The Czech government has approved its mandate for the upcoming EU summit on migration to be held in Malta, making the protection of the European Union’s external borders as well as agreements with Turkey and countries in Africa a top priority. The news was revealed by the State Secretary for European Affairs Tomáš Prouza. Leaders, including Czech Prime Minsiter Bohuslav Sobotka, are to take part in the two-day summit beginning Wednesday. Meanwhile, EU interior ministers meet on Monday to discuss greater cooperation on border protection and asylum procedure as well as cooperation with Turkey.
The country’s miners will be allowed to retire five years earlier than the rest of the working population the government agreed at its cabinet meeting on Monday. The plan was put forward by the Ministry for Labour & Social Affairs; if passed into law, it would mean miners would be able to retire at the age of 58. The ministry tabulates that the total cost of the early retirement package will be an estimated 11.6 billion crowns until 2055 – the estimated expiry date for brown coal mines in the country.
Former Czech prime minister Vladimír Špidla will head a Czech-German working group with the task of bridging a growing divide between the Czech Republic and Germany over the EU’s continuing migrant crisis, the daily Lidové noviny reports. According to the daily, German diplomacy expressly asked for the nomination of the 64-year-old politician in the hopes he might blunt anti-immigration rhetoric by some Czech government members. Mr Špidla was prime minister in 2002-2004 and the European Commissioner for Employment, Social Affairs and Equal Opportunities from 2004 to 2010. Although the Czech Republic and Germany enjoy strong economic ties, relations between the two countries are said to have suffered over differences on migrant quotas, which the Czech Republic opposes.
Defence Minister Martin Stropnický has confirmed his candidacy to head the Prague branch of the ANO party. Recently, the minister got backing from ANO leader Andrej Babiš. Party members will vote to find a new leader following the departure of Radmila Kleslová, who was heavily criticised for highly-paid consultancy services at a number of major firms. She stated she was hounded by the media and denied there had been any conflict of interest.
A new poll released by the STEM agency suggests that one-third of Czechs think that membership in NATO is more important than membership in the European Union. According to the poll, the country’s membership in NATO has support from 69 percent of those asked; around half of respondents ranked membership in the EU as equally important. Over the years, the importance of NATO for Czechs has grown steadily. The Czech Republic joined the European Union in 2004.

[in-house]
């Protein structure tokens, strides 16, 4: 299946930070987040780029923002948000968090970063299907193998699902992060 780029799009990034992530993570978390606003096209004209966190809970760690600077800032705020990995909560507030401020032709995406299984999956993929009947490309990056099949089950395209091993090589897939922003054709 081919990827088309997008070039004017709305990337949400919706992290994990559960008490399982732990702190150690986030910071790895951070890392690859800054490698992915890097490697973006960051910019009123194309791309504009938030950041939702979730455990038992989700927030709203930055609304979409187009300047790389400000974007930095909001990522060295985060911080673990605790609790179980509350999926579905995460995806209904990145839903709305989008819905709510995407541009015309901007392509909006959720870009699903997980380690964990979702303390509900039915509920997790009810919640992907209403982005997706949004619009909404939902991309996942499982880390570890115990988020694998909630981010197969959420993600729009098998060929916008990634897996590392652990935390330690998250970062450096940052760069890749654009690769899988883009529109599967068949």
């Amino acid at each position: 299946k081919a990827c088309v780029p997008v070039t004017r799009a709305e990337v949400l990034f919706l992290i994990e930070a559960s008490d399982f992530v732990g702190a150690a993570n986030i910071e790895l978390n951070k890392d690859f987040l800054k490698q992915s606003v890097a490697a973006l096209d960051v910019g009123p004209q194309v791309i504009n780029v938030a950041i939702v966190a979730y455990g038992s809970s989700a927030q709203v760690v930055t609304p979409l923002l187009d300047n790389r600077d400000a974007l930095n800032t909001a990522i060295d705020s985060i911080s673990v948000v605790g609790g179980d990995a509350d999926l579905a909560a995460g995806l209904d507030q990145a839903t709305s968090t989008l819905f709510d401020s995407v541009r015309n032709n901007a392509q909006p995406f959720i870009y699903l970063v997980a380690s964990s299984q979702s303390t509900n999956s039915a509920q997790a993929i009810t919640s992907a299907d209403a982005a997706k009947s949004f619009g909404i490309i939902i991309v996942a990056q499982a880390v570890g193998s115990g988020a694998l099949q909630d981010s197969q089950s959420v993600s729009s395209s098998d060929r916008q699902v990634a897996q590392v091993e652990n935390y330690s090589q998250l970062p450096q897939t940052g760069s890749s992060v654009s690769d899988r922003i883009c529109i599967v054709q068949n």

A strike by Lufthansa flight attendants continues on Monday and will affect over 900 flights, including scheduled flights to Prague, the ctk news agency reports. All four flights between Prague and Frankfurt have been scrapped. The Lufthansa Flight Attendant's Union has not said for how long the strike action may continue but there are reports it could run for several more days.
A freight train accident near Drísy north of Prague has closed the track between Stará Boleslav and Mělník, the ctk news agency reports. Four carriages carrying tankers with crude oil derailed and one of them turned over. Czech Railways reported a small oil leak. Clean up work is expected to continue for several more hours and passengers have been asked to make use of replacement busses provided by Czech Railways. The damage is estimated at over 11 million crowns.
Prague police detained 33 people at the weekend following controls as a result of the international Cannafest 2015 fair focussing on cannabis and healing herbs. The arrests pertained largely to possession or driving under the influence of an illicit substance; 282 people were stopped for misdemeanours and fined on the spot. The fines amounted to 164,000 crowns, the police spokeswoman Andrea Zoulová confirmed.
The state prosecutor has appealed a decision by the district court for Prague 1 in October not to arbitrate a case against three members of the guerrilla art group Ztohoven. The three had made international headlines earlier when they took down the presidential flag at Prague Castle. As part of the stunt, they replaced the flag with a pair of giant red underpants symbolising opposition to the head-of-state’s policies and stance on Russia and China. Damage incurred (largely to the roof of the Castle) was estimated at almost 100,000 crowns. The judge in the district court questioned the number tallied and there was an apparent lack of evidence against the three charged.
The highly-respected art historian František Dvořák, the author of more than 35 monographs, has died at the age of 95. The news was confirmed by his family on Monday. Mr Dvořák published his last monograph, about painter Karel Chaba, earlier this year. The historian had expressed the desire to write a book about the art collections at Prague Castle.
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